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Formal Education and Public Knowledge

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  • Maurizio Iacopetta

    ()
    (Observatoire Français des Conjonctures Économiques)

Abstract

In this paper, I examine the transitional dynamics of an economy populated by individuals who split their time between acquiring a formal education, producing final goods, and innovating. The paper has two objectives: (i) uncovering the macroeconomic circumstances that favored the rise of formal education; (ii) to reconcile the remarkable growth of the education sector with the constancy of other key macroeconomic variables, such as the interest rate, the consumption-output ratio, and the growth rate of per capita income (Kaldor facts). The transitional dynamics of human capital growth models, such as Lucas (1988), would attribute the arrival of education to the diminishing marginal productivity of physical capital. Conversely, the model proposed here suggests that it is the rate of learning that catches up with the rate of return on physical capital. As technical knowledge expands, the rate of return on education increases, and this induces individuals to stay longer in school. The model's transitional paths are matched with long run U.S. educational and economic data.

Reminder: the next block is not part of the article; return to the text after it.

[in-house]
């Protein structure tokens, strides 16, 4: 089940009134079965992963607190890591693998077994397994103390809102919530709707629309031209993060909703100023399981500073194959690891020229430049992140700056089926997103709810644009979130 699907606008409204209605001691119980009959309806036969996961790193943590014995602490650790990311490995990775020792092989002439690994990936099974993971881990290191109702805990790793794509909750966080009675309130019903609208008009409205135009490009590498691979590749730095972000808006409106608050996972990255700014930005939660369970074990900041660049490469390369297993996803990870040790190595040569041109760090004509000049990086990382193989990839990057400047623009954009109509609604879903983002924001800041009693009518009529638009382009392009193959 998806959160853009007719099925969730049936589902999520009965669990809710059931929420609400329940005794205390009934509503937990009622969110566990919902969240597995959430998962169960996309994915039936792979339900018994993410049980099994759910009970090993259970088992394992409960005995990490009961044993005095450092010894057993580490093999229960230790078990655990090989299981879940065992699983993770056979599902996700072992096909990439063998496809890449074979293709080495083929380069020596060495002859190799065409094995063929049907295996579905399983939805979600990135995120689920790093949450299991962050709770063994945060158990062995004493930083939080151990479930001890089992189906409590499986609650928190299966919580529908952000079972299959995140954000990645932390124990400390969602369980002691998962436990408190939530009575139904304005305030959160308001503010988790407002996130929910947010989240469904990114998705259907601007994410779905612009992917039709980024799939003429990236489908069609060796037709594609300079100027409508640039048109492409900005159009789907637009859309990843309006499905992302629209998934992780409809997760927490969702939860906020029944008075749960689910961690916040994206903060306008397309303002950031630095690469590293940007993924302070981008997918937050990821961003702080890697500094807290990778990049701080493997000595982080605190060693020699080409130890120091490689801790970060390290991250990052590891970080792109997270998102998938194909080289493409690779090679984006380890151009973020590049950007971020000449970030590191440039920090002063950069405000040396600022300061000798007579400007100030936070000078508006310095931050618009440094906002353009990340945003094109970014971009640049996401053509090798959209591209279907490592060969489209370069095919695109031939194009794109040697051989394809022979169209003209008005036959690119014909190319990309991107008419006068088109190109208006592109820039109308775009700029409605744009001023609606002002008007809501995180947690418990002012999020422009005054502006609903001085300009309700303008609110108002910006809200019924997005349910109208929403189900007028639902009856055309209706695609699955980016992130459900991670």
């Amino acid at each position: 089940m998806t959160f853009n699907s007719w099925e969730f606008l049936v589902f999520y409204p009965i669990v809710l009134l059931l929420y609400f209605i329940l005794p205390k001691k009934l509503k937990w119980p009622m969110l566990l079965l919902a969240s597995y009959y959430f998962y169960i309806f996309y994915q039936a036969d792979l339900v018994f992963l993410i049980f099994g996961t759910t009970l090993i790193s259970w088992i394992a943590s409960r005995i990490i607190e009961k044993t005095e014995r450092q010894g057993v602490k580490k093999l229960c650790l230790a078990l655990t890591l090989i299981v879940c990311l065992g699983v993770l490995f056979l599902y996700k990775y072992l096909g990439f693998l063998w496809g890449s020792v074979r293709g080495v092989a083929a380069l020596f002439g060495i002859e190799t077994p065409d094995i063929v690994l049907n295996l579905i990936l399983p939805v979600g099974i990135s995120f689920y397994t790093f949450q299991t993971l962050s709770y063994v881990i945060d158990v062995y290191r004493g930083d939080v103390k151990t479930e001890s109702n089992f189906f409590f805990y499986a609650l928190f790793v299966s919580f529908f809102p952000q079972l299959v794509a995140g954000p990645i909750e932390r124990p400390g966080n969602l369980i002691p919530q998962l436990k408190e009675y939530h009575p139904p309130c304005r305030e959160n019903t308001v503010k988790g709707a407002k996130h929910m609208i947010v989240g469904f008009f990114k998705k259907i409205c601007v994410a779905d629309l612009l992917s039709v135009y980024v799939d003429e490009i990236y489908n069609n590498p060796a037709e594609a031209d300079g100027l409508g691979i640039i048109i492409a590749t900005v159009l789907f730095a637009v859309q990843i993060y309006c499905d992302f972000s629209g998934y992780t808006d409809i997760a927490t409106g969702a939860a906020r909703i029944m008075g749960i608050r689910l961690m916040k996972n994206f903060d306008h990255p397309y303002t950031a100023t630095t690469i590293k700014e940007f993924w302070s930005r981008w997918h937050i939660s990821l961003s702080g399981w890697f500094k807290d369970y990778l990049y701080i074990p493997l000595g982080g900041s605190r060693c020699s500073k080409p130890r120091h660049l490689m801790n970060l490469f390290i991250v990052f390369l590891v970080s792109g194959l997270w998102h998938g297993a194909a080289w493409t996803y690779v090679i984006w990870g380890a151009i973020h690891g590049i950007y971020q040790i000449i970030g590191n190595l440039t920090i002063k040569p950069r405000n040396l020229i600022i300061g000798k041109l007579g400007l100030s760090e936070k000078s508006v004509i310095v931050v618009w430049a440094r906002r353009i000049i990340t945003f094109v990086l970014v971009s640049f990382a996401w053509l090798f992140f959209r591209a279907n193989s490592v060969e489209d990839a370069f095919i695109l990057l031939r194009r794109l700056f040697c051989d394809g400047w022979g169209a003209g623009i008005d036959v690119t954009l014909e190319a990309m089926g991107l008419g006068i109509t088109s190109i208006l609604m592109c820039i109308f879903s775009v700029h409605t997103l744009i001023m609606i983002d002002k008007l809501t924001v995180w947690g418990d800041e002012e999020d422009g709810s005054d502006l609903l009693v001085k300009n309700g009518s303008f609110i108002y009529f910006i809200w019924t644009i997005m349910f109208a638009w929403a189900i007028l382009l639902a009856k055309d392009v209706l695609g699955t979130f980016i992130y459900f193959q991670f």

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Bibliographic Info

Paper provided by Observatoire Francais des Conjonctures Economiques (OFCE) in its series Documents de Travail de l'OFCE with number 2010-33.

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Date of creation: Nov 2010
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Handle: RePEc:fce:doctra:1033

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Keywords: Public Knowledge; Learning Rate; Transitional Dynamics; Calibration.;

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Cited by:
  1. Michael Funke & Xi Chen, 2012. "The dynamics of catch-up and skill and technology upgrading in China," Quantitative Macroeconomics Working Papers 21206, Hamburg University, Department of Economics.

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